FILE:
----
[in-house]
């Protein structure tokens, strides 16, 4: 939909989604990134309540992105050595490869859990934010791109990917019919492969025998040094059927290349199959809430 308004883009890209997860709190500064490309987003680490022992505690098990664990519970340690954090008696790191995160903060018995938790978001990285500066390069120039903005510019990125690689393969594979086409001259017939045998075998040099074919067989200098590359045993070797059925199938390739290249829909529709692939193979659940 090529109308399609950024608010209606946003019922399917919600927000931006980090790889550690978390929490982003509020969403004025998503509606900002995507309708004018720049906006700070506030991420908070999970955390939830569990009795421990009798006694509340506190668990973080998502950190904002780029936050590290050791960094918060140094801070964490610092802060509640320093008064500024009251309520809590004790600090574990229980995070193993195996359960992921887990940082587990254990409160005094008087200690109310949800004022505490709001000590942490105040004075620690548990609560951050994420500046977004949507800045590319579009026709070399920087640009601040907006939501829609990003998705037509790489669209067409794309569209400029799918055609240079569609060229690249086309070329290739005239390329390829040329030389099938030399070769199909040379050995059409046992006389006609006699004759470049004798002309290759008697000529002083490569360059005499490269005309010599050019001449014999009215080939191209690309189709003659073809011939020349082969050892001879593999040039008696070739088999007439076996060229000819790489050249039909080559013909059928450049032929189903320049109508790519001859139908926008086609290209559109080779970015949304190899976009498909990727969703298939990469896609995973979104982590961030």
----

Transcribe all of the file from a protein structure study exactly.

[in-house]
């Protein structure tokens, strides 16, 4: 939909989604990134309540992105050595490869859990934010791109990917019919492969025998040094059927290349199959809430 308004883009890209997860709190500064490309987003680490022992505690098990664990519970340690954090008696790191995160903060018995938790978001990285500066390069120039903005510019990125690689393969594979086409001259017939045998075998040099074919067989200098590359045993070797059925199938390739290249829909529709692939193979659940 090529109308399609950024608010209606946003019922399917919600927000931006980090790889550690978390929490982003509020969403004025998503509606900002995507309708004018720049906006700070506030991420908070999970955390939830569990009795421990009798006694509340506190668990973080998502950190904002780029936050590290050791960094918060140094801070964490610092802060509640320093008064500024009251309520809590004790600090574990229980995070193993195996359960992921887990940082587990254990409160005094008087200690109310949800004022505490709001000590942490105040004075620690548990609560951050994420500046977004949507800045590319579009026709070399920087640009601040907006939501829609990003998705037509790489669209067409794309569209400029799918055609240079569609060229690249086309070329290739005239390329390829040329030389099938030399070769199909040379050995059409046992006389006609006699004759470049004798002309290759008697000529002083490569360059005499490269005309010599050019001449014999009215080939191209690309189709003659073809011939020349082969050892001879593999040039008696070739088999007439076996060229000819790489050249039909080559013909059928450049032929189903320049109508790519001859139908926008086609290209559109080779970015949304190899976009498909990727969703298939990469896609995973979104982590961030």